An increasingly popular way to get attacks onto trusted websites is to slip them directly into advertisements, usually by tricking smaller advertising networks. This practice has come to be known as Malvertising, which typically exploits software vulnerabilities or sends deceptive and harmful pop-up messages to the user. The most well known version of Malvertising, and one you've probably personally encountered, involves an alert that a malicious virus has been found on the computer, followed by urgent messages to buy the necessary software to remove it. Of course, there really is no harmful virus and the security software, called scareware, is nothing more than fake. This method is simply a ploy to get credit card numbers and a few quick bucks at the expense of a gullible person who believes the message they are seeing is a genuine notification from their system. Currently scareware accounts for half of all malware delivered in advertisements which has increased five times since last year.
Closing the pop-up or killing the browser will usually end the episode, but if you encounter this scam, be sure to check your PC with trusted security software or with Microsoft’s Security Essentials. If you are unlucky enough to have picked up a nasty virus, don't sweat it. Microsoft cleaned scareware from 7.8 million PCs in the second half of 2009, up 47 percent from the 5.3 million in the first half, the company said. My personal favorite for eliminating threats garnered from the web is called Malware Bytes.
4. Poisoned Search Results
There is an online phenomenon on the web called Search Engine Optimization (SEO) which is a technique that raises websites to the top of search engines based on keywords alone. Online criminals are also using this technique to manipulate search engines results into placing malicious sites toward the top of results pages for popular keywords. Typically these malicious sites embed popular keyword to try to distribute scareware to those unlucky enough to visit. Luckily search engines like Google and Microsoft’s Bing are doing their best to detect malicious sites and remove them entirely from their indexes. There are free tools available online such as McAfee’s SiteAdvisor and the Firefox add-on called Web of Trust which can warn you about potentially dangerous links.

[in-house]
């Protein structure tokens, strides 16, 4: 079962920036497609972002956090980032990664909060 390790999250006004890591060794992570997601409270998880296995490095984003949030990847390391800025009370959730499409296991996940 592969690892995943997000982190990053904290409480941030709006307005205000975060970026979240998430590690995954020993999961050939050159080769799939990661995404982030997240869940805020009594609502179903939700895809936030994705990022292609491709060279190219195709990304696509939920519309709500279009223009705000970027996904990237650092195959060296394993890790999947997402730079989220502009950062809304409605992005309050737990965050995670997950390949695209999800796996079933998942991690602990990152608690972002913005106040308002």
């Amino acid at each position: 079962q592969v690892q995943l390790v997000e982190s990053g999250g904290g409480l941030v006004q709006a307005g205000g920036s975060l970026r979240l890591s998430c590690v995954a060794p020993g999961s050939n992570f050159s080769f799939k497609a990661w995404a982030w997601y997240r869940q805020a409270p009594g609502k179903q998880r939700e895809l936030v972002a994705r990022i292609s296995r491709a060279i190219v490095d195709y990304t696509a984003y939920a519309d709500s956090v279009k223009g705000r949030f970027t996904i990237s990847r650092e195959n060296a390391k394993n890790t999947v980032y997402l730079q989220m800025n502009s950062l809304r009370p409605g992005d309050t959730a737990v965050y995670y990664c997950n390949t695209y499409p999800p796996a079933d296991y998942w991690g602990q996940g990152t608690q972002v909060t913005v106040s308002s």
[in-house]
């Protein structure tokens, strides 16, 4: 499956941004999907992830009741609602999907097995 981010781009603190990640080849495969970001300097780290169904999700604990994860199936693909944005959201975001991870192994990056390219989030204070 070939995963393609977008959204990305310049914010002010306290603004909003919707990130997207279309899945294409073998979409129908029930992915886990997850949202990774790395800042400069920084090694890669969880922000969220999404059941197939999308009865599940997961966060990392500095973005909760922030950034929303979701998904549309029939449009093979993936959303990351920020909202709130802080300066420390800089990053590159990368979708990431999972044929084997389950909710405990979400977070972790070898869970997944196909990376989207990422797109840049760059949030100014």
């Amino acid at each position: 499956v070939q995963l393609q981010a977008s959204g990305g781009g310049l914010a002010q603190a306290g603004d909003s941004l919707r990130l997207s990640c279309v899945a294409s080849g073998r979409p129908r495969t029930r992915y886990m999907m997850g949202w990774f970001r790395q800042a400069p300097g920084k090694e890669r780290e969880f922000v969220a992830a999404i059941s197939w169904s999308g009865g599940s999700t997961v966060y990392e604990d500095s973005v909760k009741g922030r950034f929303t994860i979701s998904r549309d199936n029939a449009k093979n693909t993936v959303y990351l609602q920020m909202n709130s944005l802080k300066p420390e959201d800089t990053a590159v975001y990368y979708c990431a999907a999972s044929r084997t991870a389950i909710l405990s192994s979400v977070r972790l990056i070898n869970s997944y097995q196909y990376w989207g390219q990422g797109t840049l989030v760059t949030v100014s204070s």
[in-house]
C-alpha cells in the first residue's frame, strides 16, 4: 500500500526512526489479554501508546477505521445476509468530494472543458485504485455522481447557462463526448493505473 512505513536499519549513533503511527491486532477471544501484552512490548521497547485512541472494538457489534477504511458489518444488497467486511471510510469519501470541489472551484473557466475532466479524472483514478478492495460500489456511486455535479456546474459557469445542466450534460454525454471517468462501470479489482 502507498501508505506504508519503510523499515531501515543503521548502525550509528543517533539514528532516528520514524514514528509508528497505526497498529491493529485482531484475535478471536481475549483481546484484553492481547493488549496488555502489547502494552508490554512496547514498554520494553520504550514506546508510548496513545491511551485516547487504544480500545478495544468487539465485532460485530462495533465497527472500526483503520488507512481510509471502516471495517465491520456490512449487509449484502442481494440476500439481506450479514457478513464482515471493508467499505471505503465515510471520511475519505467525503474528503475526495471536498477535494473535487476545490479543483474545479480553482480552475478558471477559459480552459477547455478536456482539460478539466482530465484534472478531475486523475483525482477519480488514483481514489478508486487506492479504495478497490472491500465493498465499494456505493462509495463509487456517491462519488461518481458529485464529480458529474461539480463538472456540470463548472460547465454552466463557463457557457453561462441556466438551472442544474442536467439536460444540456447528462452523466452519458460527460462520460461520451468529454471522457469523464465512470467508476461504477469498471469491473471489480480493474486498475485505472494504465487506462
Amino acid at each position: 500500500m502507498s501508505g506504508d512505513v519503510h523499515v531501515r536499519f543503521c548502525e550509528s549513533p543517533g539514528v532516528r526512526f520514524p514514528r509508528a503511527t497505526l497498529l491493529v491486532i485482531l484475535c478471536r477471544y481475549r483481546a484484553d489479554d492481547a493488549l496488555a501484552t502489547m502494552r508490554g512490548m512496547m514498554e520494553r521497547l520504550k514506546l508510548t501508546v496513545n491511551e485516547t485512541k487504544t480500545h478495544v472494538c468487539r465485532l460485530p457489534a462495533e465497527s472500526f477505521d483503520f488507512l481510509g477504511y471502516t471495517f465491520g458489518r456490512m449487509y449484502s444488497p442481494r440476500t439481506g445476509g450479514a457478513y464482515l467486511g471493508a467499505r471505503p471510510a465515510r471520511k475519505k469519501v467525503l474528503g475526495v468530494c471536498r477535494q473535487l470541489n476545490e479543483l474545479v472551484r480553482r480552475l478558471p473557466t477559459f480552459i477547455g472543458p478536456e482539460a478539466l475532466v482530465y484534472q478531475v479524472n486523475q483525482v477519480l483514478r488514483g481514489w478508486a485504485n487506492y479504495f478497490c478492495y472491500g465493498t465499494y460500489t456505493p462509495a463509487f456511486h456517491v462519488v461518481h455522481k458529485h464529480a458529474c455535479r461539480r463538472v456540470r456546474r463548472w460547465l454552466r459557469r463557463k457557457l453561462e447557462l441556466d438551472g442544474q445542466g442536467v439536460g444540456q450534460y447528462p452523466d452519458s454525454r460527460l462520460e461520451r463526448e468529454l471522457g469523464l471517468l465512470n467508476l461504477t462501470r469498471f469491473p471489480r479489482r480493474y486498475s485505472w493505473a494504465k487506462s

5. Antisocial Media
Attackers also use e-mail, instant messaging, blog comments and social networks like Facebook and Twitter to trick people into visiting their websites or downloading malware. It's always better to be safe rather than sorry when dealing with suspicious messages or friend requests, especially in today's day and age. Phishers are trying to steal your login information so they can infiltrate other accounts, impersonate you to try to scam others out of money, and of course gather personal information about you and your friends.
One of the most rampant variants of these AntiSocial Media attacks have come from the Koobface worm and its cousins which have been taking aim at users of Facebook and other social sites for more than a year. The attack usually begins with the promise of a hilarious and never before seen video which prompts you to download a fake multimedia-player codec which is required to view the video. If you do happen to download this codec, your PC will become infected with malware and assuredly become part of a botnet which spews spam and malware across the four corners of the Internet.
Despite all these great tips for keeping you safe on the net, the most important aspect involved in keeping your computer safe from malware is to have a healthy dose of suspicion when browsing. Online criminals are using increasingly sophisticated methods to prey on the unsuspecting and your best defense on the web may just be your gut instinct.